"You can act like a man! [slap] What's the matter with you?"
- Don Corleone to Johnny Fontane
Okay, maybe he's not quite Don Corleone, but now that the Habs are pared down to the guys who'll likely play in the NHL this year, Jacques the Knife is flexing his muscle and telling last season's party club last call has arrived. I like it. A lot. Martin has looked like the proverbial cat, post-canary lunch, ever since he arrived in Montreal. I wonder how much his attitude has to do with the fact that he watched some of the talented young players on the team stagnate last year and he's anticipating how much more he can get out of them.
I loved Guy Carbonneau as a player. I supported him as a coach through his first rough season when the team imploded after Christmas and missed the playoffs. He's just learning, I thought. It seemed he'd learned well in his second season, when his team won the conference and he was up for coach of the year. But this past season, the glorious Centennial, it became painfully obvious that Carbo hadn't learned. He just benefitted from an extraordinary streak of good fortune in 2007-08 when he didn't have to figure out how to deal with adversity. Then adversity hit last year, and the team went down like the Lusitania. Carbo stood helplessly by until he became yet another Centennial casualty, falling on his old friend and mentor's sword.
The thing with Carbo is he never got over being a player in his own mind. He made decisions based on what he liked and didn't like when he played. He never found bag-skates after embarrassing losses motivational for him as a player, so he never forced his team to endure them. He liked days off from practice to recharge the mental batteries, so he gave them to his players, even when they used them as an excuse to cut loose instead. Carbo always treated his players the way he wanted to be treated, which is great for observance of the Golden Rule, but not so much when managing a team of various personalities, not all of whom were like his own.
The quality a good coach needs, as much as an ability to institute a system or conduct a chalk talk, is empathy. He has to be able to put himself into players' skates and into their heads to figure out why they do the things they do, and, conversely, how to convince them NOT to do some of those things. Carbonneau didn't have that ability. He could never understand why a player couldn't have a good night out on the town, and still show up and give his heart and soul on the ice every night. He only knew his own approach to the game and didn't get the players who weren't like him. He found out the hard way that it's one thing to rally a team with emotion when you're a captain, and quite a different thing to motivate them as a coach.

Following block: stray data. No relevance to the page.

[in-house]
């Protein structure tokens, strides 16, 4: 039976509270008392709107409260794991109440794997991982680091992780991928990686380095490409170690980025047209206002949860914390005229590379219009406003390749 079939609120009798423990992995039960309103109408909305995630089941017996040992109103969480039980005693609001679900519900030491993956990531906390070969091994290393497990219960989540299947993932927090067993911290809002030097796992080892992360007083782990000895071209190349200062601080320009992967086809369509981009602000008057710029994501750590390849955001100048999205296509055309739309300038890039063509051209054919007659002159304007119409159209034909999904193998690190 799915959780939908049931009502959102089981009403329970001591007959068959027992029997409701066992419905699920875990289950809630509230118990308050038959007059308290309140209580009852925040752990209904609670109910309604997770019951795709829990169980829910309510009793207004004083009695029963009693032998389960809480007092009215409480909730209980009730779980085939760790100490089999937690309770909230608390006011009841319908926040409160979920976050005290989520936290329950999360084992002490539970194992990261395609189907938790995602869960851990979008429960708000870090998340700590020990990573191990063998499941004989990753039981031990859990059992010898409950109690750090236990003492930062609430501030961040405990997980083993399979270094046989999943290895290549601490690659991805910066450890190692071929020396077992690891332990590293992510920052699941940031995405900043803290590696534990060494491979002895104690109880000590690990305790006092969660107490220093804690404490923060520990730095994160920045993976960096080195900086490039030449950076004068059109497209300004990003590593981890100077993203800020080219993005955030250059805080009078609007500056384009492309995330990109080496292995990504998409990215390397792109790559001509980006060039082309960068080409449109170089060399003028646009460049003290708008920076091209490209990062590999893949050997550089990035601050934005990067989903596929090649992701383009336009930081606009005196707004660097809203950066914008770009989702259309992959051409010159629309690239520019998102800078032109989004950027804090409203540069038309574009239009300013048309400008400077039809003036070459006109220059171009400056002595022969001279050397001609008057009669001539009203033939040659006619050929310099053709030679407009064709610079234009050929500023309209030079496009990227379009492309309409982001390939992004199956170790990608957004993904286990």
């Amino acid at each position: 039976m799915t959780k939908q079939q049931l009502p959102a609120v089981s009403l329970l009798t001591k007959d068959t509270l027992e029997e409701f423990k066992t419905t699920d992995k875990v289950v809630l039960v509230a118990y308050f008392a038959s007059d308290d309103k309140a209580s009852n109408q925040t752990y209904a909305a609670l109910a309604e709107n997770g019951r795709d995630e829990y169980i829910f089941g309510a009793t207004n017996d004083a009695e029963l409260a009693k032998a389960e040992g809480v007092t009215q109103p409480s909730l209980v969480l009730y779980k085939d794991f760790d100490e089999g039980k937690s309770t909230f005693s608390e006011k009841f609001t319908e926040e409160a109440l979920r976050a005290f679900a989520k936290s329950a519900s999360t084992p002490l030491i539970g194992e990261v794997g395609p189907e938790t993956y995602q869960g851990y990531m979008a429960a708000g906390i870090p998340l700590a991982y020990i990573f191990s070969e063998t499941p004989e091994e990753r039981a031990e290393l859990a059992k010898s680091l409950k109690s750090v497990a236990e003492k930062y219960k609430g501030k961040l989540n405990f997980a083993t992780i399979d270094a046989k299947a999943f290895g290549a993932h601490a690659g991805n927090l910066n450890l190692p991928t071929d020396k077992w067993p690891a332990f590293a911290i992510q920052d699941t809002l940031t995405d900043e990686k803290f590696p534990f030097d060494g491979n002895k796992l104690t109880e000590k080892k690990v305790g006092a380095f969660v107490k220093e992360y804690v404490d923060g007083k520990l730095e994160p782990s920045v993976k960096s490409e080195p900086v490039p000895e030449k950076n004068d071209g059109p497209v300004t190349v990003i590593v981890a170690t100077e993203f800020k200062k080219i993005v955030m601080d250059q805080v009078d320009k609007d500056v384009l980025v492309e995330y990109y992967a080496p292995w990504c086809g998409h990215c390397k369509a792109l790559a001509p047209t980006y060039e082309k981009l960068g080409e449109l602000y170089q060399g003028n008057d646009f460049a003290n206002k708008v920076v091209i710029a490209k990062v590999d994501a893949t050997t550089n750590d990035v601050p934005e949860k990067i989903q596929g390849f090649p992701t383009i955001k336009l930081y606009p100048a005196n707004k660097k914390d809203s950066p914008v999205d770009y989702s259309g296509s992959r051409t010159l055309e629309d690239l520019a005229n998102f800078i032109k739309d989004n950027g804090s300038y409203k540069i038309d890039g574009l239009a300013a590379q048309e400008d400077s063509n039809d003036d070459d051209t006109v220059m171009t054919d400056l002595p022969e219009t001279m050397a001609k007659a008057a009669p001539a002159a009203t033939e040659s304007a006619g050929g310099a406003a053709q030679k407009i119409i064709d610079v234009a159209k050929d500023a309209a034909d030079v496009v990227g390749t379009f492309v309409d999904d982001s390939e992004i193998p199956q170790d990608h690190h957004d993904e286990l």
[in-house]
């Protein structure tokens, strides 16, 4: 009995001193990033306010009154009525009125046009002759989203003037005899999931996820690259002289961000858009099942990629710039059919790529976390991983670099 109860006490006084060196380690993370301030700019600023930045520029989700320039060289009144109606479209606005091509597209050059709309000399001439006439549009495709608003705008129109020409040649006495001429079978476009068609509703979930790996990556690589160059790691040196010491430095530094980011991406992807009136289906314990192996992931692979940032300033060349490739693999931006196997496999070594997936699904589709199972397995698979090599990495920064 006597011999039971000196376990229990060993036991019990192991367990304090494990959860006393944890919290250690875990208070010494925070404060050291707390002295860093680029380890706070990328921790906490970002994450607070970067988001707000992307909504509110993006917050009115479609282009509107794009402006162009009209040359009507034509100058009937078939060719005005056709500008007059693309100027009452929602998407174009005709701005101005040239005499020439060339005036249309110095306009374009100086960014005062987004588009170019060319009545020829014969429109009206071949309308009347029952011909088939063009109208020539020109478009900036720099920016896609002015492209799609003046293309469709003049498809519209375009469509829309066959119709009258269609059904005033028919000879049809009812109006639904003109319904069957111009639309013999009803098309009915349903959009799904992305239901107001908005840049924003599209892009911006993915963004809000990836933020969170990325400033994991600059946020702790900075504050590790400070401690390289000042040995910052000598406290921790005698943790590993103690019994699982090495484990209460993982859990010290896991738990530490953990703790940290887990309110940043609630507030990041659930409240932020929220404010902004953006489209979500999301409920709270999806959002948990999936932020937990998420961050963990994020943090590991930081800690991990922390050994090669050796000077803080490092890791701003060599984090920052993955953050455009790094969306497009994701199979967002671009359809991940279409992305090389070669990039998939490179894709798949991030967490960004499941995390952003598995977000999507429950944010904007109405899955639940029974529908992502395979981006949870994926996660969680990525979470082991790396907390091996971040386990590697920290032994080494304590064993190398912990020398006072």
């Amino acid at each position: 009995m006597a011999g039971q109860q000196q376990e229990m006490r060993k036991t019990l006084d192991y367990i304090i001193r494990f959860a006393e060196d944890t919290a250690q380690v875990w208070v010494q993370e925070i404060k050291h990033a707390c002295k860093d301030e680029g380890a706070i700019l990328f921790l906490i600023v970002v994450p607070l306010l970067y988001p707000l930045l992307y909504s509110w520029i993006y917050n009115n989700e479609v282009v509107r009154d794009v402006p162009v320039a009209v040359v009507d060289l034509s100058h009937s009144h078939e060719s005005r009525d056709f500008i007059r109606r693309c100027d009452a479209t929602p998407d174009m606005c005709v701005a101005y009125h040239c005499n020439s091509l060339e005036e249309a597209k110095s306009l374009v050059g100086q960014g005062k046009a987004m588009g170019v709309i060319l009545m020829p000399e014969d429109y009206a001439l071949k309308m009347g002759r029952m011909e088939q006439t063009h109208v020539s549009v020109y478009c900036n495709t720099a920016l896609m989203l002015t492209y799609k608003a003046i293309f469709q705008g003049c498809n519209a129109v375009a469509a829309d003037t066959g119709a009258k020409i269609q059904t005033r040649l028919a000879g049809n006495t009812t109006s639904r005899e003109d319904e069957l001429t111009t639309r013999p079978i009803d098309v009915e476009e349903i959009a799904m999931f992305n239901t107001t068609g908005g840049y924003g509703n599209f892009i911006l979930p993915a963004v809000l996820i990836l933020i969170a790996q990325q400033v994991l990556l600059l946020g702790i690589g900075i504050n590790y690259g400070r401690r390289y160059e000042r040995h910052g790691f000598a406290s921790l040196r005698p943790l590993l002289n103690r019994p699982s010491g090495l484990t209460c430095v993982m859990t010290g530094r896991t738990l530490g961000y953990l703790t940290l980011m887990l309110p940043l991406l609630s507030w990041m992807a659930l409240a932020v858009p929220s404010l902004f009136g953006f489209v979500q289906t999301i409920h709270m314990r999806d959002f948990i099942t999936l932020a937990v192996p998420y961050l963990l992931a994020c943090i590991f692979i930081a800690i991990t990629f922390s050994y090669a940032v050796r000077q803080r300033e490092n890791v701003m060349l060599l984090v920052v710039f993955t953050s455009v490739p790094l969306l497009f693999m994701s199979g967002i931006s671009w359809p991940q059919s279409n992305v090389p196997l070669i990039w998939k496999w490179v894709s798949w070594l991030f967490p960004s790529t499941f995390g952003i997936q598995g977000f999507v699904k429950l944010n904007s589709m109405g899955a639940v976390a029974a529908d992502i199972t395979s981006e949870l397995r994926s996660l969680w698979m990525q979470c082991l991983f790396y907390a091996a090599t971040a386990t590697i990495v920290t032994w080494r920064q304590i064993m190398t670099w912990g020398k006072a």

Jacques Martin does understand personalities. He sees the potential in Sergei Kostitsyn and he calls him out for not using his talent to best advantage, even in practice. Sure, it's embarrassing, but Martin understands sometimes you have to get on a player like that for his own good. Scotty Bowman did it too, with a little bit of success. Ken Dryden writes about how players who were used to Bowman's iron fist were discontented and worried about the way lax discipline on the coach's part led to more losses, after Bowman began to mentally detach from the Canadiens in the 1978-79 season.
Martin doesn't care if the players like or dislike tough practices. He knows tough practices are what will make the team better and anyone who doesn't buy in won't fit on his squad. He knows short, precise passing and tight D is what needs to happen to make the team harder to play against. It's not as exciting as the dramatic stretch passing we saw last year, but it will reduce shots against and improve the goalie's lot in life. Martin will make the players execute his style, like it or not. The difference between him and Carbo reminds me of the difference between the behaviour of the kids when they have a sitter and when mom and dad are home.
Well, Habs, daddy's home and you'd better be on your best behaviour. I use the analogy of the kids because I think kids and hockey players have a lot in common. From their earliest days, players are taught the coach is almost godlike in his omnipotence at the rink. He's the one who controls icetime and linemates and all the things that make the game more or less fun to play. As players get older, they do things they might not ordinarily do, like fight a tougher opponent or hit another team's star, because the coach tells them to do it. So, when a coach decides (as Carbo did) to treat the players like adults, the truth is a lot of them aren't used to it and a some will take advantage. NHL teams have curfews for a reason. And that's because men, who buy houses and cars and have families in the real world, are conditioned to obey the coach when they're at the rink. If the coach doesn't put limits on the team, the players will set their own. Which, as we saw last year, is not a good thing.
I don't think Jacques the Knife will last a terribly long time in Montreal. Maybe three or four years. His kind of coaching eventually inspires rebellion and that will cost him in the end. But for now he'll crack down on a team left too long to discipline itself, which is exactly what the talent in Montreal needs. The saddest part about all of this is I think Martin might have salvaged last season with his approach, and I hate to see potential wasted. With any luck, we'll finally see a Habs team fulfill the best of its potential. If they crash and burn again this year, I want to have no "what ifs." I want to be able to say, "yes, they did the best they could, and this is what we got."
I think it's not too much to ask for a team that does its best, and I think Martin will insist on it. Otherwise, they'll be sleeping with the fishes.